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27. Aug 2002
Von: Michael Givel email@example.com
More than 1,000 Indonesian Reebok workers have protested outside the US Embassy in Jakarta today, claiming that a cut in orders has left 5,400 workers jobless. Protesters set fire to a giant cardboard replica of a training shoe, and chanted "Reebok are killers! Reebok are exploiters!" It was the fifth protest this year at the US Embassy staged by workers from the factory in the central Indonesian city of Bandung. A rally co-ordinator said Reebok had cut orders with little warning in April. ''They said that... because of sinking demand... operations would be moved to Vietnam,'' the co-ordinator, Rachman Jafar, said. ''We want compensation... but Reebok doesn't care about us. We've talked to Reebok but they've never kept their promises. They keep on lying to us,'' he said. In 1999, Reebok let 3000 Indonesian workers go with little warning.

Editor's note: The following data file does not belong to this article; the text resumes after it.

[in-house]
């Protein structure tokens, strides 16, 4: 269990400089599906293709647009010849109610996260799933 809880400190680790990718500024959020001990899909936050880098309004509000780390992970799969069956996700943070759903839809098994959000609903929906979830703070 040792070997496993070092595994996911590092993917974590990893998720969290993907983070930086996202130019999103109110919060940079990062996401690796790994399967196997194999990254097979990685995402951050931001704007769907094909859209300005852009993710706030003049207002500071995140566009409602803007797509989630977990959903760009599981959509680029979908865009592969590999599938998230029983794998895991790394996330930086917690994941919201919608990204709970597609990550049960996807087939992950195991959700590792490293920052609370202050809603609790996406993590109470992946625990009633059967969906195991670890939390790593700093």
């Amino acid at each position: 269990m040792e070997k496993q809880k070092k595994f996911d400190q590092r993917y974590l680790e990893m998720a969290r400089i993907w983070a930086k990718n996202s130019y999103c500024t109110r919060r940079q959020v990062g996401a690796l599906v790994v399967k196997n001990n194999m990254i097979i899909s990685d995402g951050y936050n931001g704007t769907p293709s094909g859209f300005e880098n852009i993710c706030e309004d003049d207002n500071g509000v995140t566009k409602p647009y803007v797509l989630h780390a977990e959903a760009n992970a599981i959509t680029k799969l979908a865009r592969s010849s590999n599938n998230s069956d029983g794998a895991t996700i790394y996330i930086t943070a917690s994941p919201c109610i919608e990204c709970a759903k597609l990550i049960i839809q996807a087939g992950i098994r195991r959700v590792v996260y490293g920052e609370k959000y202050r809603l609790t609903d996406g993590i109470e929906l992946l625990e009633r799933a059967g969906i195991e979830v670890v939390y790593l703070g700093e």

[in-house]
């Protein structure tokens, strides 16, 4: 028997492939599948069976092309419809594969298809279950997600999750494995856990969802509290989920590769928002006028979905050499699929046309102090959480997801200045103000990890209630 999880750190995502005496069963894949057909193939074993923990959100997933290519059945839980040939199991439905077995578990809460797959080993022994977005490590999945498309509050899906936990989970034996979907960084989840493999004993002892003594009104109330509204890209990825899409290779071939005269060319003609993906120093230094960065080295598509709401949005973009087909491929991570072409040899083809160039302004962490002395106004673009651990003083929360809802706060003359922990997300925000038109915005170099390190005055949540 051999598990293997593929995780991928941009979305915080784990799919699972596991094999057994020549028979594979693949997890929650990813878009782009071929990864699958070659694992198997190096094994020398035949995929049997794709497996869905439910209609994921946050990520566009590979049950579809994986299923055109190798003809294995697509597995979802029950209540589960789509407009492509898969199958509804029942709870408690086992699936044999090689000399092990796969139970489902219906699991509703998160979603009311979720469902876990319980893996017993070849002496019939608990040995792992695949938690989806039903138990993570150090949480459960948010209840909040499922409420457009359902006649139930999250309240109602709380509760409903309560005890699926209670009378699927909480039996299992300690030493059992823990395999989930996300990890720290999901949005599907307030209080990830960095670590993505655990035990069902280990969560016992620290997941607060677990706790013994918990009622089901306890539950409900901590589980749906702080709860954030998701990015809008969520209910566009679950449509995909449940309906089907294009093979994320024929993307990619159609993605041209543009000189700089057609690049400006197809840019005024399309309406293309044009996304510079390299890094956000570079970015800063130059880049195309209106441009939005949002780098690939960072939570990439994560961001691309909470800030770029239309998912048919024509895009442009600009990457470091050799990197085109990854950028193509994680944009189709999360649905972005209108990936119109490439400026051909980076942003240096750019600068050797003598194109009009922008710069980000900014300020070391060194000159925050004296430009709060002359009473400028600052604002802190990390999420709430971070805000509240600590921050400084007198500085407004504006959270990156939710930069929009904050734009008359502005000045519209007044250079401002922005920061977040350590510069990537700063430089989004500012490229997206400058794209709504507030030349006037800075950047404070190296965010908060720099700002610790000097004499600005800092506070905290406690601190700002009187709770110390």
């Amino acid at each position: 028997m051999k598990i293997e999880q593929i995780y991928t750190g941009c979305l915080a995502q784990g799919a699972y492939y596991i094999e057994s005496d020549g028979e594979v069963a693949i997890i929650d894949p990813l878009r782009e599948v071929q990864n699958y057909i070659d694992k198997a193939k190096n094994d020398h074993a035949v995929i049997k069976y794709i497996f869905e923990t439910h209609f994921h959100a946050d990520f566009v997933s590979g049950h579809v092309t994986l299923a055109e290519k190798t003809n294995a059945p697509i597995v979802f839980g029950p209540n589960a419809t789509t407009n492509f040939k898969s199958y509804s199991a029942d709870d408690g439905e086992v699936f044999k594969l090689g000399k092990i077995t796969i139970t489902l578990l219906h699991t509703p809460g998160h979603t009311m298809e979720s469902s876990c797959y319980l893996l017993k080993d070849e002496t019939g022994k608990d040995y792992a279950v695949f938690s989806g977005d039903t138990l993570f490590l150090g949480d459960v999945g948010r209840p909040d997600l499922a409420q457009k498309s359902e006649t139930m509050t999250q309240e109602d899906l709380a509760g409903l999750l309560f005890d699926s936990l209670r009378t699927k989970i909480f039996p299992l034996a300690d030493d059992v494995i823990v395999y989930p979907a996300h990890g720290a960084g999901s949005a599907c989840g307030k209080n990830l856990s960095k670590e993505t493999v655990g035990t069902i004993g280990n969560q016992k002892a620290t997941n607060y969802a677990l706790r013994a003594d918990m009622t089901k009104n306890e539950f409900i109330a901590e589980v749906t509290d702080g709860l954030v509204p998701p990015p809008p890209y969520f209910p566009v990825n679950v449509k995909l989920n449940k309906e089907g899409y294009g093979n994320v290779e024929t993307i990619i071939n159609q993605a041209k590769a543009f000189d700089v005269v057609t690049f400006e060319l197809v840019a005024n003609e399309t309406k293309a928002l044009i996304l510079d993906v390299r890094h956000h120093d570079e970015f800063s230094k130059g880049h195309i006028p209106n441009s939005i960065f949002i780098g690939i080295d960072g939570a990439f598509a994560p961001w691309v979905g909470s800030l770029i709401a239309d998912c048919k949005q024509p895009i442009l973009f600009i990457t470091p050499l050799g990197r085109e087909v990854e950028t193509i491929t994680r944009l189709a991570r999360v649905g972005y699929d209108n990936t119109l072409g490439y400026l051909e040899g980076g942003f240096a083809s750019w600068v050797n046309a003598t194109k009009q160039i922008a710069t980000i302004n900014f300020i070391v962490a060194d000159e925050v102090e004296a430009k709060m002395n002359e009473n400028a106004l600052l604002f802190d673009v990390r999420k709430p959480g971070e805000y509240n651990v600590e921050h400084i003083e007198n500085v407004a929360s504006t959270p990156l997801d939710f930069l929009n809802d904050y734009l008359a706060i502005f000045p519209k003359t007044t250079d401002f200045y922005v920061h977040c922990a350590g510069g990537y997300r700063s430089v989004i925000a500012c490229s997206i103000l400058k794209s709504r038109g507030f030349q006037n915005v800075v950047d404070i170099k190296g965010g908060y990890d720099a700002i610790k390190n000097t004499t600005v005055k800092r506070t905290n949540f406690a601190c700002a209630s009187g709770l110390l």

Reebok has tried for years to convince observers that the company's operations in Indonesia differed in a meaningful way from the well- known Nike example. In fact, conditions for workers making Nike and Reebok shoes in Indonesia have been almost indistinguishable. For almost fifteen years, the production of Nike and Reebok shoes there has gone on (sometimes side-by-side) in some of the same factories. In Indonesia, there are five Reebok companies. About 80% of the workers are women. All companies are sub-contracted, often by the South Korean companies such as Dung Jo and Tong Yang. Since. Workers make about US$1.50 per day.
Massachusetts-based Reebok announced last Wednesday that second quarter international sales fell two percent to $250.9 million from $256 million a year earlier. U.S. sales rose to $334 million from $315.4 million.
Sources: Ananova, NikeWorkers.org, AP, Boston Business Journal, MSNBC, Laksamana
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